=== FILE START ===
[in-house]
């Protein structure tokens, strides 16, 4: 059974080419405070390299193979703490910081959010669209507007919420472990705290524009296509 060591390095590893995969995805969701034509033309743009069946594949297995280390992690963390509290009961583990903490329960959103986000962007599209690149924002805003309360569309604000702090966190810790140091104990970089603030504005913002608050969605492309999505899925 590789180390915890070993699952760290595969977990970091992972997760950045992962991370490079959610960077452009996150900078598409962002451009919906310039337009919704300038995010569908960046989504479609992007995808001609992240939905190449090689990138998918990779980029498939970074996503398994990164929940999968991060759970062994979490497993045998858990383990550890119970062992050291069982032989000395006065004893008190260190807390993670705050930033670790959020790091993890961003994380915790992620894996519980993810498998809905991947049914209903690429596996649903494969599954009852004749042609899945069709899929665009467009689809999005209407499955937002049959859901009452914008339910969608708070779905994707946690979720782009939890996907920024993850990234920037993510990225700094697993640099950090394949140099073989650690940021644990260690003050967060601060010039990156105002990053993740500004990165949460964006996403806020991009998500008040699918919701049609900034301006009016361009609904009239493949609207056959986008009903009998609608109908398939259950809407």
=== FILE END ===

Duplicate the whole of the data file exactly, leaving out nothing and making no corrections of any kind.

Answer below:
[in-house]
């Protein structure tokens, strides 16, 4: 059974080419405070390299193979703490910081959010669209507007919420472990705290524009296509 060591390095590893995969995805969701034509033309743009069946594949297995280390992690963390509290009961583990903490329960959103986000962007599209690149924002805003309360569309604000702090966190810790140091104990970089603030504005913002608050969605492309999505899925 590789180390915890070993699952760290595969977990970091992972997760950045992962991370490079959610960077452009996150900078598409962002451009919906310039337009919704300038995010569908960046989504479609992007995808001609992240939905190449090689990138998918990779980029498939970074996503398994990164929940999968991060759970062994979490497993045998858990383990550890119970062992050291069982032989000395006065004893008190260190807390993670705050930033670790959020790091993890961003994380915790992620894996519980993810498998809905991947049914209903690429596996649903494969599954009852004749042609899945069709899929665009467009689809999005209407499955937002049959859901009452914008339910969608708070779905994707946690979720782009939890996907920024993850990234920037993510990225700094697993640099950090394949140099073989650690940021644990260690003050967060601060010039990156105002990053993740500004990165949460964006996403806020991009998500008040699918919701049609900034301006009016361009609904009239493949609207056959986008009903009998609608109908398939259950809407």